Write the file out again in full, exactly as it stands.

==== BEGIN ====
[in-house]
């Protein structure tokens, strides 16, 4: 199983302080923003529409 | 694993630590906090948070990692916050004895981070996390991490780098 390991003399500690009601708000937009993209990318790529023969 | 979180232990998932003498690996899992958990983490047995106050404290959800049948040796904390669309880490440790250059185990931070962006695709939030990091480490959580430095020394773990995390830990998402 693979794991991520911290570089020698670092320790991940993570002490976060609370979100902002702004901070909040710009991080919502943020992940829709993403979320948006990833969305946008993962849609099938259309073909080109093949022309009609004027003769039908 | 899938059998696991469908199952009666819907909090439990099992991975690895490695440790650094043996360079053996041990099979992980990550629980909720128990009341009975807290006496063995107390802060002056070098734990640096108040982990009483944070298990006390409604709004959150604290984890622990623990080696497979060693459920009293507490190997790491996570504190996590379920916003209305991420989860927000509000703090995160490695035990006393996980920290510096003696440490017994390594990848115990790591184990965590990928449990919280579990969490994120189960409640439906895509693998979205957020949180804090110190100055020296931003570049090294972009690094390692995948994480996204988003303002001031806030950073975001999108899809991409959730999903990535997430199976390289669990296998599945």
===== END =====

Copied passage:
[in-house]
């Protein structure tokens, strides 16, 4: 199983302080923003529409 | 694993630590906090948070990692916050004895981070996390991490780098 390991003399500690009601708000937009993209990318790529023969 | 979180232990998932003498690996899992958990983490047995106050404290959800049948040796904390669309880490440790250059185990931070962006695709939030990091480490959580430095020394773990995390830990998402 693979794991991520911290570089020698670092320790991940993570002490976060609370979100902002702004901070909040710009991080919502943020992940829709993403979320948006990833969305946008993962849609099938259309073909080109093949022309009609004027003769039908 | 899938059998696991469908199952009666819907909090439990099992991975690895490695440790650094043996360079053996041990099979992980990550629980909720128990009341009975807290006496063995107390802060002056070098734990640096108040982990009483944070298990006390409604709004959150604290984890622990623990080696497979060693459920009293507490190997790491996570504190996590379920916003209305991420989860927000509000703090995160490695035990006393996980920290510096003696440490017994390594990848115990790591184990965590990928449990919280579990969490994120189960409640439906895509693998979205957020949180804090110190100055020296931003570049090294972009690094390692995948994480996204988003303002001031806030950073975001999108899809991409959730999903990535997430199976390289669990296998599945």